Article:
Abbey Fields is proving to be a success story for birds. We are lucky to be able to see or hear a variety of birds ranging from Swans down to tiny Gold Crests. The Abbey Fields habitat provides a number of different environments including the lake, marshy areas, stream banks, hedgerows and undisturbed brambles and nettles (more below) and a range of trees, some of which are now ivy covered trunks. All of these offer ideal places for birds to nest, hide, forage, sleep or just grab a quick meal and rest before moving on to summer or winter breeding grounds. The birds who nest and breed in Abbey Fields enjoy a variety of habitats essential for their ability to nest and breed successfully. Some prefer to live in the trunks of the many trees, either making their own holes and nests or else re-using nests made by other birds and adapting them to suit. Other birds like to build nests in trees among the branches and twigs. Some birds like to make use of the superb cover that is offered by the ivy covered tree trunks or walls and yet others live in the brambles and nettles and dense vegetation that is often found along the edge of the streams and even the foot paths. These latter areas provide essential cover for ground nesting birds such as chiff-chaffs. Similarly the ducks and moor hens manage to find safe hiding places in the marshy undergrowth. All of these apparently untidy areas are necessary to help maintain a healthy habitat for these beautiful creatures.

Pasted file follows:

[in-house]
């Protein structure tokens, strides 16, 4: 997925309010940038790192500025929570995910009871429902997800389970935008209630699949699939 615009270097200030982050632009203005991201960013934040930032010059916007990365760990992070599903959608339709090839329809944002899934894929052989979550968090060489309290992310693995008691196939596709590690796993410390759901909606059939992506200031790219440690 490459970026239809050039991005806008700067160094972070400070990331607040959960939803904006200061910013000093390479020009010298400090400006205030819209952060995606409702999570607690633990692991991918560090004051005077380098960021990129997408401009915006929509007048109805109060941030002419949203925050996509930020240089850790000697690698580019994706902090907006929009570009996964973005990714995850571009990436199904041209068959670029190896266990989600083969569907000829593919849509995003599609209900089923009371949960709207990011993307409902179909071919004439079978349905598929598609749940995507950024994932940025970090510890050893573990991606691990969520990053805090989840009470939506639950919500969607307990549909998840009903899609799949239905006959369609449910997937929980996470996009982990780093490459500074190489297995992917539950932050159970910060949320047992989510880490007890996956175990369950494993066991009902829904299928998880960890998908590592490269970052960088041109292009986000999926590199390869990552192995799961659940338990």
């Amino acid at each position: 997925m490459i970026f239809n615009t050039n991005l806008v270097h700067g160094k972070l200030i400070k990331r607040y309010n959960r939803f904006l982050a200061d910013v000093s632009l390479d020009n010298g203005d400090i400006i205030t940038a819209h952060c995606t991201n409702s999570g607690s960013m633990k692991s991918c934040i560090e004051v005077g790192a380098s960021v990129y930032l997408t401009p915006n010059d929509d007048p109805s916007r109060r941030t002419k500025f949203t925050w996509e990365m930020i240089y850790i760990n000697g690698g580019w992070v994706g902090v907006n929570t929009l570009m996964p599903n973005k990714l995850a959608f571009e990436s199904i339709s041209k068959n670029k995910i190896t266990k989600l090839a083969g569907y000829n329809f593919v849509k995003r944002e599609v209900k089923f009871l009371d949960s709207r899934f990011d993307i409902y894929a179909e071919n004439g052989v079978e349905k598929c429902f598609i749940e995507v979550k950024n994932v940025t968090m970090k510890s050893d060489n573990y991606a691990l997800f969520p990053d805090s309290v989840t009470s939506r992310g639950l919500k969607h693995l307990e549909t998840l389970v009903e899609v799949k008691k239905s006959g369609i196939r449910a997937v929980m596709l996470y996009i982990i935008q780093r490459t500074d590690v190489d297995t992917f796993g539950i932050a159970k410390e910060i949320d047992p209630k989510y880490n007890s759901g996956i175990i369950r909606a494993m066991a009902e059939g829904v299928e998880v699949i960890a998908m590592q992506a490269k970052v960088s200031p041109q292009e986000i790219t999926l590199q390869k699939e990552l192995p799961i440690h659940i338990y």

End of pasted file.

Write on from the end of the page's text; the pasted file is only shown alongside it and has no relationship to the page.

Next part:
Over the past years Friends of Abbey Fields have arranged for a local Ornithologist to lead an annual Bird Walk around Abbey Fields. His extensive knowledge and interesting commentary makes for a very interesting morning walk. Reports of these walks can be found below.